To help overcome my feeling of helplessness and anxiety, I began to look for support groups – for those who also had an operation from low-grade brain tumour.  Unfortunately I realized that there really wasn’t a support group for this specific category.  There were plenty of support groups catering for people who had high-grade brain tumour, but not for low-grade.  Whilst they are both brain tumours, the needs for high-grade brain tumour patients are very different from that of low-grade brain tumour patients.  According to the Cancer Research UK website, a high-grade brain tumour is relatively fast-growing, is likely to come back even after the removal of the tumour, it may spread to other parts of the brain or the spinal chord, and the patient will need radiotherapy and chemotherapy (in addition to the surgery) to lessen the likelihood of the tumour’s return (

Also according to the Cancer Research UK website, a low-grade brain tumour is generally defined as relatively slow-growing and is less likely to come back after the partial removal of the tumour. In my case you couldn't take the whole tumour out as you need as much brain as possible to remain intact and also allow for scar tissue to grow around the removal site which takes up even more brain tissue. There is also a chance that in future I may need more surgery and/or radiotherapy.  I will have to have six-monthly Magnetic Radiation Imagery (MRI) scans for the rest of my life and take anti-seizure medication to help control my seizures for the next three to four years but this is a small price to pay in the scheme of things.

Back to my quest for a support group, I initially contacted the Brain Tumour Alliance Australia (BTAA) and they were extremely helpful and supportive. I found a comprehensive list of all the support groups here in Australia and in Victoria under their ‘Helpful Links’ on their website.  I contacted all the groups on the list and was kindly advised that their support groups catered mainly for those with high-grade brain tumour. 

One of the support groups from the list (and the one closest to where I lived) was called Brain Link and once again they were extremely kind and helpful. I was told that they did have a support group for those with brain tumour, but was advised they were mainly for people over 50 years old and I would be the only one my age who had low-grade brain tumour.  They made it clear that I would be most welcome, whether I had a low or high-grade tumour. I really appreciated the invitation, although I knew I would feel awkward being the only one with low-grade brain tumour. I began thinking…there really should be a support group for those in Australia around my age (which is over 30) with low-grade brain tumour.  Before I knew I had decided to establish this group!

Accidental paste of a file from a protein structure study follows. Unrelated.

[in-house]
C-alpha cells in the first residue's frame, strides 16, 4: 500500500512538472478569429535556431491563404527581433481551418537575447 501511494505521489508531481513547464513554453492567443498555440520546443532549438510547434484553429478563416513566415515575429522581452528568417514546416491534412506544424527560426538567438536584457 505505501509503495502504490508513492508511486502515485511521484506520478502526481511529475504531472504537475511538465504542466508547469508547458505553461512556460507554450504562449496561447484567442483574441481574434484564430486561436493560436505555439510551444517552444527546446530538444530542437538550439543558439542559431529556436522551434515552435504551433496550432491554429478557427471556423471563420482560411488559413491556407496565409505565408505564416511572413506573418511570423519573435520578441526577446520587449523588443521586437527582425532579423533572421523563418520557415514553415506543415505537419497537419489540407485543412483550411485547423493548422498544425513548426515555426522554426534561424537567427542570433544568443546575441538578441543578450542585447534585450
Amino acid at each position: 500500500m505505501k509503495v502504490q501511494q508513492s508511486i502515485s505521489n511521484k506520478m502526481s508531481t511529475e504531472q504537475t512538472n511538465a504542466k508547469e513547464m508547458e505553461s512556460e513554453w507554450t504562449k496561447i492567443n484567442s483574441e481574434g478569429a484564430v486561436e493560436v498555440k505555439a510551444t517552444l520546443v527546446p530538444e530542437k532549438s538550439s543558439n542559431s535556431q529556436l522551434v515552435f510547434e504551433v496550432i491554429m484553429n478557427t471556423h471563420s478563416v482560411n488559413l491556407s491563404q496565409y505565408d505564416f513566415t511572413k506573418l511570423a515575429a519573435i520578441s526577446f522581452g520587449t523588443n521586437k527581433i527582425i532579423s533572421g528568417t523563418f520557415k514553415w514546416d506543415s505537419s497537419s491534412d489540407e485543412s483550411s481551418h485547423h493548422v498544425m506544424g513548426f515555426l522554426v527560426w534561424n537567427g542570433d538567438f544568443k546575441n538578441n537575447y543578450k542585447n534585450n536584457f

5. Tell us how you started to establish your organization

I spoke to many people about my idea, and decided to create an online support group that reached out to as many people as possible with low-grade brain tumour in Australia over the age of 30.  The Brain Tumour Alliance Australia (BTAA) was very supportive of my idea and the Secretary of BTAA offered to ask their Committee if they could list my group on their website under their ‘Helpful Links.’  I also contacted Brain Link and set up a meeting with them.  I was absolutely astounded by their generosity and kindness, and they helped me a great deal.  To materialize my idea of establishing a support group, I decided to create a website  (with a lot of help from my two dear friends Luke and Lindsay Gardiner) that would enable people with low grade brain tumour (and/or their loved ones) to get in contact with each other and offer support and help whilst sharing their stories.  The online support group would also enable people to post poetry, writing and/or artwork as a form of therapy.

My IT and tech-savvy friend Luke Gardiner helped me design the website, and I decided to call it Brain Tumour Ahoy Hoy.  One of the reasons why I decided on this title was to inject a little bit of a humour in this otherwise confronting and serious issue.  I decided on ‘Ahoy Hoy’ to adopt Mr Burns’ quote from The Simpsons – as a way to say, “Ahoy hello – is anyone out there?” (to basically say that you are not alone in your battle against a brain tumour).  Because I have a Fine Arts background I also decided to create a logo to represent my support group.  Luke’s sister Lindsay Gardiner, a very talented Graphics Designer, helped me to fine-tune the look of my logo (see below) and make it look professional.  As you can see Lindsay did a fantastic job.


If you look at the logo it represents an anchor and a love heart.  The anchor represents a safe harbour where you can ‘drop your anchor’ and be yourself.  The love heart represents the loving and supportive environment that I wanted to create for my website. To me the wings represent protection, hope and a little magic.

To find out more about my Brain Tumour Ahoy Hoy support group, please visit:

6. What do you hope will come out of your support group?

First and foremost, I would like for my support group to reach out to as many people as possible.  My website Brain Tumour Ahoy Hoy is where those in similar circumstances can go online, tell each other what they’re going through and offer support to each other – to basically say that they are not alone in their fight against brain tumour.  It is also a site where those with loved ones having been diagnosed with low-grade brain tumour can go online and share their thoughts and discuss their issues.